Once everyone has explained their position, the parties are placed in separate rooms. They will remain in their respective rooms for the rest of the mediation, while the mediator goes back and forth between the parties. This way, information from one side is clearly communicated to the other without any disruptions.
Hopefully, the parties will reach a compromise and sign off on a settlement agreement. Aside from the amount that will be paid, the document will contain a release of liability. This means that the plaintiff forfeits their right to sue the defendant in lieu of receiving a settlement. Payments are usually made by the defendant within 30 days, allowing both sides to put the incident behind them once and for all.
If, on the other hand, both sides cannot come to an agreement, the plaintiff will need to discuss the available legal options with their attorney.
Is Mediation Worth It?
Overall, we would say that mediation is beneficial to claimants who are looking to avoid the expense of taking their case to court. One benefit that stands out right away is that everything said in mediation by both parties is confidential. That means your words cannot be used against you in court if you decide to take your case to trial.
On the other hand, what you say during mediation may prompt the other side to look for new clues or evidence that can support their case. There’s no guarantee that the courts will allow them to use this new-found evidence, but nevertheless, you want to be very careful about what you say during these meetings. That’s why it’s best to have a skilled lawyer by your side, who is familiar with the ins and outs of the mediation process.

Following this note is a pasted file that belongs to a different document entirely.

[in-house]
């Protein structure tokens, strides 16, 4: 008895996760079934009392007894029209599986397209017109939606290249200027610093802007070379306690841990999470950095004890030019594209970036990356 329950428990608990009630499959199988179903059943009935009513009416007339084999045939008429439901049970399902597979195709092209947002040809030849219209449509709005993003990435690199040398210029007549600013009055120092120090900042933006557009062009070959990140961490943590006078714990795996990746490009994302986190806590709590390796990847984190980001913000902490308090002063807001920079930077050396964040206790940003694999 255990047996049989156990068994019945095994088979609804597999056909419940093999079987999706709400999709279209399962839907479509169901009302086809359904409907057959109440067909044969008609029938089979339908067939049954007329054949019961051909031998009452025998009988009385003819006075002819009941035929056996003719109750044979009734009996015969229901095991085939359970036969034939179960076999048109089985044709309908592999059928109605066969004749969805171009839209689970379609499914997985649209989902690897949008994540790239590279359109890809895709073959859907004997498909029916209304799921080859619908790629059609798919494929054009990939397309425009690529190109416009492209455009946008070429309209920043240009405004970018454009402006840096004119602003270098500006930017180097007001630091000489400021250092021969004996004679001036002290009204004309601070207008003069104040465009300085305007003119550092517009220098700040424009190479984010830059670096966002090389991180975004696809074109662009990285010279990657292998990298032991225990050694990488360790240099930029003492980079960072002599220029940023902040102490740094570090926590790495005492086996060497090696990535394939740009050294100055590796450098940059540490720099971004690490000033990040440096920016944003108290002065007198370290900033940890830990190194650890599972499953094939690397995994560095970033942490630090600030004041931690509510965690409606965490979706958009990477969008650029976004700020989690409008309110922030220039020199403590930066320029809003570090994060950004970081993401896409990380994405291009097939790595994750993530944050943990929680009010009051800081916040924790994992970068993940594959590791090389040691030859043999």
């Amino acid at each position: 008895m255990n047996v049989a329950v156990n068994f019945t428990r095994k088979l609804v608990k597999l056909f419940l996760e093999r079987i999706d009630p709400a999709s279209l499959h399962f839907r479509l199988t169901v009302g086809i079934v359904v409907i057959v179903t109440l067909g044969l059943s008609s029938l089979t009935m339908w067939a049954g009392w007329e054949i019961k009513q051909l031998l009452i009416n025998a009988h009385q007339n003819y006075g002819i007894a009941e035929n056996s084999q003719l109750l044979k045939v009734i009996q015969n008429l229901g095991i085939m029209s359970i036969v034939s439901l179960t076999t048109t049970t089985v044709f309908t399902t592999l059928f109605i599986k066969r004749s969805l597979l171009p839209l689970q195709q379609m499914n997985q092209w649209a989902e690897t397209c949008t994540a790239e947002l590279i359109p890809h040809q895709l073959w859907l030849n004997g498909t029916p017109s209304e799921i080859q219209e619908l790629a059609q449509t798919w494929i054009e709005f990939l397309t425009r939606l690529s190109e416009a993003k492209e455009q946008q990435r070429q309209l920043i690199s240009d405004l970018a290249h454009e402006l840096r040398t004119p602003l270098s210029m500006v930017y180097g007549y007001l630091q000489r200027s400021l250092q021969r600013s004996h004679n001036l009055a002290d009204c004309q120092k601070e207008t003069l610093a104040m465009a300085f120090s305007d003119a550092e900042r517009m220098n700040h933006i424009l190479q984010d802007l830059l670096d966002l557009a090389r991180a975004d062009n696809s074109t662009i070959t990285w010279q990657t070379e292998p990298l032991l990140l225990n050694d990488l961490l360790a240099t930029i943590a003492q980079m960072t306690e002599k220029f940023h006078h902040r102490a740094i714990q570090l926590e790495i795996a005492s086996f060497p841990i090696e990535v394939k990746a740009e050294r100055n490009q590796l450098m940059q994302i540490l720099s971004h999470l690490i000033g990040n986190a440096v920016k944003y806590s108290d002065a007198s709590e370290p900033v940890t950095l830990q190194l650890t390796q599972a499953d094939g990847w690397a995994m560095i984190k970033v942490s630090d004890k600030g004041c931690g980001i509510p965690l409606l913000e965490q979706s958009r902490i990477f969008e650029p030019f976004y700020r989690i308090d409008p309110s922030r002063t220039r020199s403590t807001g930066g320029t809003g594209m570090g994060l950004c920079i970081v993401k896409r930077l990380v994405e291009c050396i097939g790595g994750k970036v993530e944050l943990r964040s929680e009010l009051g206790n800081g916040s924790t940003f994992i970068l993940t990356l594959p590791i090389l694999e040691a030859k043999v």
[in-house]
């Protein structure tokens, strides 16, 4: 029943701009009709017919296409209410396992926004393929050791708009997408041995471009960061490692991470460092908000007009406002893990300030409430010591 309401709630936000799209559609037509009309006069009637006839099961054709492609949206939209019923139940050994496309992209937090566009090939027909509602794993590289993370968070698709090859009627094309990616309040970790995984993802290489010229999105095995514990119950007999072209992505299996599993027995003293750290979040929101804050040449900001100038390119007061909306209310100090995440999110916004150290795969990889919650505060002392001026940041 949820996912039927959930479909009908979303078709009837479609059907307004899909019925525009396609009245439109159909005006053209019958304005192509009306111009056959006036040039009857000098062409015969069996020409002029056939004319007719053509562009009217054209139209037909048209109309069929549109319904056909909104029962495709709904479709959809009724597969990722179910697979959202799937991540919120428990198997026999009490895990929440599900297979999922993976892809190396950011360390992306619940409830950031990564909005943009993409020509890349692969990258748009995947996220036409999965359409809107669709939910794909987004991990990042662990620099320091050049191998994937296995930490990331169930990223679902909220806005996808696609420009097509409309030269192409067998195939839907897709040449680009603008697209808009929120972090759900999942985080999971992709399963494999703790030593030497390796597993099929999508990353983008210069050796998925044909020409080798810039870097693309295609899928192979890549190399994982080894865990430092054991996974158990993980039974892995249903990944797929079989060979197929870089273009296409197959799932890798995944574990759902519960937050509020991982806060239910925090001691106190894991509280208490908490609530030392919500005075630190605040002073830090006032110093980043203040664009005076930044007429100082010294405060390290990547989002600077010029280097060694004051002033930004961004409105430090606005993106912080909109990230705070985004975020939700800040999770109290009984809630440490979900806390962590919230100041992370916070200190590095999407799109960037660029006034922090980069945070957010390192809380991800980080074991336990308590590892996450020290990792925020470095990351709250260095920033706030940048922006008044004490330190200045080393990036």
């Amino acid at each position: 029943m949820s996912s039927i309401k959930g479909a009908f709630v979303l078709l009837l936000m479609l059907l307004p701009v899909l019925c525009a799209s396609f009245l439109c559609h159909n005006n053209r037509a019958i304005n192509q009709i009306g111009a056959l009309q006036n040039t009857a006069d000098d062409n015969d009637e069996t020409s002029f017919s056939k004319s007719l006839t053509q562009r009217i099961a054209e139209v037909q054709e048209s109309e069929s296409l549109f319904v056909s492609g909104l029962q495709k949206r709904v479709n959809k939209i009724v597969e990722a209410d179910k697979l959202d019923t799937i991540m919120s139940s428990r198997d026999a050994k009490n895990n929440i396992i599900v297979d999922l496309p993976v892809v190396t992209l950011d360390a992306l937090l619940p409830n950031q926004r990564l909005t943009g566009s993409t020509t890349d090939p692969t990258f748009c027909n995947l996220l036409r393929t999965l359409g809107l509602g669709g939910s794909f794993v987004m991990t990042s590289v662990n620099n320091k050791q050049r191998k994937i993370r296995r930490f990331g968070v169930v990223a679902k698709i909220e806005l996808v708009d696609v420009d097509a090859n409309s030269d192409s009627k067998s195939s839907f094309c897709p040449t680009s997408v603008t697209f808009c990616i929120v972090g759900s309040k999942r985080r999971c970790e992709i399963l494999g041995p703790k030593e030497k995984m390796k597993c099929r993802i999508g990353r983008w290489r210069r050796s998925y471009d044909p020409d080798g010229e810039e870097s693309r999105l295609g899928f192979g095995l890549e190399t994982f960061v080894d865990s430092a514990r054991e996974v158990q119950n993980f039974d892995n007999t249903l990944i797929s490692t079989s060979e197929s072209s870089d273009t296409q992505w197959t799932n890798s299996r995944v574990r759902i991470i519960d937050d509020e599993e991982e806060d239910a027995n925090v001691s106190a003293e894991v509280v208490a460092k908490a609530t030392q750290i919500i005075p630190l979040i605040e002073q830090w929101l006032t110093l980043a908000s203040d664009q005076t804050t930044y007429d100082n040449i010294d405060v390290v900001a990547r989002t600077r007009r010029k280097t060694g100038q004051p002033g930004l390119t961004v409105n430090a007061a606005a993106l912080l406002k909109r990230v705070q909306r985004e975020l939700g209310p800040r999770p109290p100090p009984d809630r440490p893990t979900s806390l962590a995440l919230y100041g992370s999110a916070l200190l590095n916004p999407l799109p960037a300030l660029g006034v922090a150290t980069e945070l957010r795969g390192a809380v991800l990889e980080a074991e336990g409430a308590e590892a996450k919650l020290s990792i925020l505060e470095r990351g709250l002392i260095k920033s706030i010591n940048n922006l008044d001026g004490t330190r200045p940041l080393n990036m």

Always remember that the purpose of mediating a case is to reach a compromise. You should not go into the process with the idea that you will get exactly what you want. Some clients are eager to take their chances in court, as you will likely receive more from a jury if you win your case. But that’s still a big gamble, and going to trial is an incredibly time-consuming, expensive process, even if the jury rules in your favor. In mediation, you at least have some control over the outcome of the meeting, whereas you would have no control over your case during a trial.
Free Second Opinion
Some of you reading this article are about to participate in mediation, while others have already gone through the process. Perhaps it was unsuccessful, and you are afraid as to what will happen to your case at this point. Maybe you blame your lawyer for things not working out, and the thought of finding new legal counsel has crossed your mind. We can help you with these and many other issues during a second opinion consultation. There is no charge for this consultation, so don’t hesitate to call and schedule a free second opinion.
Contact DTLA Law Group
Every decision you make is crucial when it comes to a personal injury case. But knowing what to do is challenging when you have limited knowledge of the legal system. An experienced personal injury lawyer can help you understand your rights and ensure that you are not taken advantage of during the mediation process.
We are a contingency-based law firm, so there is no upfront cost if you hire us to represent you in a personal injury claim. All legal costs are deferred until you receive payment from the negligent party. Otherwise, we eat the costs and charge you $0 for the cost of our services.
For a free case evaluation from a lawyer with experience in personal injury mediation, contact the offices of DTLA Law Group.